Why is it Controversial to Tell the Truth About ISIS Operatives Embedded Among Refugees?

The truth has become an insult.” – Chimamanda Ngozi Adichi

The truth used to be a vaunted thing. Thomas Huxley said that we must learn what is true in order to do what is right. Christ himself said the truth shall set you free. Truth has become a relic; our culture pawned it to buy safe spaces and shiny lies. As a result of our being deprived of such an essential social nutrient, we’ve developed a sort of anaphylactic response when exposed to hard reality.

The latest hard truth to which we’ve reacted badly has to do with the Syrian migrant situation. After the mass-casualty attack in Paris at the hands of the Islamic State, it has come to light that one or more of the attackers may have snuck into Europe as a Syrian “refugee.” Earlier this year, BuzzFeed allegedly interviewed an IS operative who said the radical Islamic organization had already smuggled members into Europe under the guise of refugees. Another account backed the story up.

Even FBI Assistant Director Michael Steinbach told Rep. Michael McCaul (R-TX) that he was “concerned” about refugees coming to the United States, saying the agency would have to be “very careful” in their vetting process. Rep. McCaul, chairman of the Committee on Homeland Security himself, said there were “gaping holes” in the vetting process.

In response to the news that some of the Paris attackers may have concealed themselves among refugees, the governors of twenty-four states and counting have stated they will not accept Syrian refugees in their states due to safety concerns.

Arizona Governor Doug Ducey wrote:

“Given the horrifying events in Paris last week, I am calling for an immediate halt in the placement of any new refugees in Arizona…These acts serve as a reminder that the world remains at war with radical Islamic terrorists. Our national leaders must react with the urgency and leadership that every American expects to protect our citizens.”

A friend posted Ducey’s statement on Facebook in disgust, and the comments his post received were equally indignant. How cruel! Sick! One commenter even made a reference to Jews fleeing Hitler’s Germany. The post, as well as the comments, fall under a logical fallacy known as Ad Misericordiam, aka “Appeal to Pity.” Logic has been removed from the argument completely, and replaced with emotion–specifically the pity we should feel toward the actual refugees fleeing Bashar al-Assad’s Syria.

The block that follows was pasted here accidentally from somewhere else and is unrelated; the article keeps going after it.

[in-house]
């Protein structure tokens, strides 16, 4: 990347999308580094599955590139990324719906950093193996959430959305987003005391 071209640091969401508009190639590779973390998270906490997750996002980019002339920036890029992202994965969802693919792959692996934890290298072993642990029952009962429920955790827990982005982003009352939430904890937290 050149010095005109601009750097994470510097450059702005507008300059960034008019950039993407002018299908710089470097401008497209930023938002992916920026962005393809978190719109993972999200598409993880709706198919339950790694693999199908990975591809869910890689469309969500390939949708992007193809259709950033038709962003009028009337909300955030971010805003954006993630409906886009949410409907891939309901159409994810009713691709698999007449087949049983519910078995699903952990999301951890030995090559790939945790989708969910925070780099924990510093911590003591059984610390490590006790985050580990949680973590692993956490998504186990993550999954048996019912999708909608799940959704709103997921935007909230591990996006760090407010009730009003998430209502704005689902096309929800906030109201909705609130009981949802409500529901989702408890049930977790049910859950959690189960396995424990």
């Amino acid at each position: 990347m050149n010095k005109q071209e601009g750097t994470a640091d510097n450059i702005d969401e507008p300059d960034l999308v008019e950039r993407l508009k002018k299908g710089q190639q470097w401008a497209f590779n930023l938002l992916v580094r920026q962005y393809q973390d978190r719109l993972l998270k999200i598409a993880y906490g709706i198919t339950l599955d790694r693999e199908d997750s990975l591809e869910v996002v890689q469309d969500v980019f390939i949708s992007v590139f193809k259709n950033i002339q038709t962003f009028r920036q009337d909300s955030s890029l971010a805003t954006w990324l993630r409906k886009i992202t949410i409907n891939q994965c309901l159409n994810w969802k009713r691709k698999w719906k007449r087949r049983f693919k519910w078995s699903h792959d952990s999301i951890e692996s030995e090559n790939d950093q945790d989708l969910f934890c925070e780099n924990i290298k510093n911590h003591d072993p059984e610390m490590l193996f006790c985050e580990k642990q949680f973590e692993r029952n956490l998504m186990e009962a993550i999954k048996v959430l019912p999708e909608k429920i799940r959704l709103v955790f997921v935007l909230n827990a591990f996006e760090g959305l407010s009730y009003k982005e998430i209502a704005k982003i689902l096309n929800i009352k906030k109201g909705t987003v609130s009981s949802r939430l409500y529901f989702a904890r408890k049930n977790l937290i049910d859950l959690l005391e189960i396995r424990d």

But we must line up the facts:

  1. The Islamic State is an increasingly powerful enemy bent on the complete annihilation of western society. They themselves have stated this goal.
  2. The vetting process for Syrian refugees is obviously flawed, because members of IS were able to infiltrate Europe among the masses. Credible anecdotal evidence backs this up, and if the AFP reports are true, it will be proven fact.
  3. IS has shown extraordinary sophistication in their attack on Paris, as well as their alleged attack on the Russian airliner that crashed in Egypt’s Sinai Peninsula last month.
  4. Should the United States accept refugees en masse with alleged “gaping holes” in the vetting process, it is not only possible, but highly probable that embedded among the thousands of legitimately fleeing migrants will be IS operatives.

So my question is as follows: Do you want to survive?

IS leaders have labeled Washington D.C. as their favored U.S. target. Do you have family or friends in the capital? When D.C. is rocked by explosives, and Americans are gunned down by IS operatives in a coordinated effort, would you be willing to say you fought for those people to come here? Of course you would say you never meant for Islamic militants to come here. You were just being compassionate. It’s not your fault! But in the face of overwhelming evidence–both anecdotal and formal–that suggests a high probability of danger if the United States takes in thousands of Syrian migrants, your declarations of ignorance would ring false.

What Ad Misericordiam argumentation does is obscure rational thought processes with irrational emotions. Those who follow logic and reason are labeled cruel, racist, and xenophobic.

The United States has no responsibility to help refugees. It sounds callous, but it’s true. We aren’t the world’s parents. Additionally, it’s the president’s first and primary duty to protect the citizens of the United States. Given what we now know, bringing in thousands of improperly vetted Syrian refugees would truly be a dereliction of that primary duty on the president’s part.

There are other options that don’t endanger the lives of millions of Americans. We could help relocate refugees to other Gulf nations, like Saudi Arabia, Kuwait, Bahrain, Qatar, Oman and the UAE, who, by the way, have taken few to no refugees. We could also help in a financial capacity. We’ve already given $4.5 billion to aid Syrian refugees since 2011. But this isn’t the point.

We are in danger. We cannot allow emotions to overwhelm reality, nor can we allow people to shame us for telling the truth.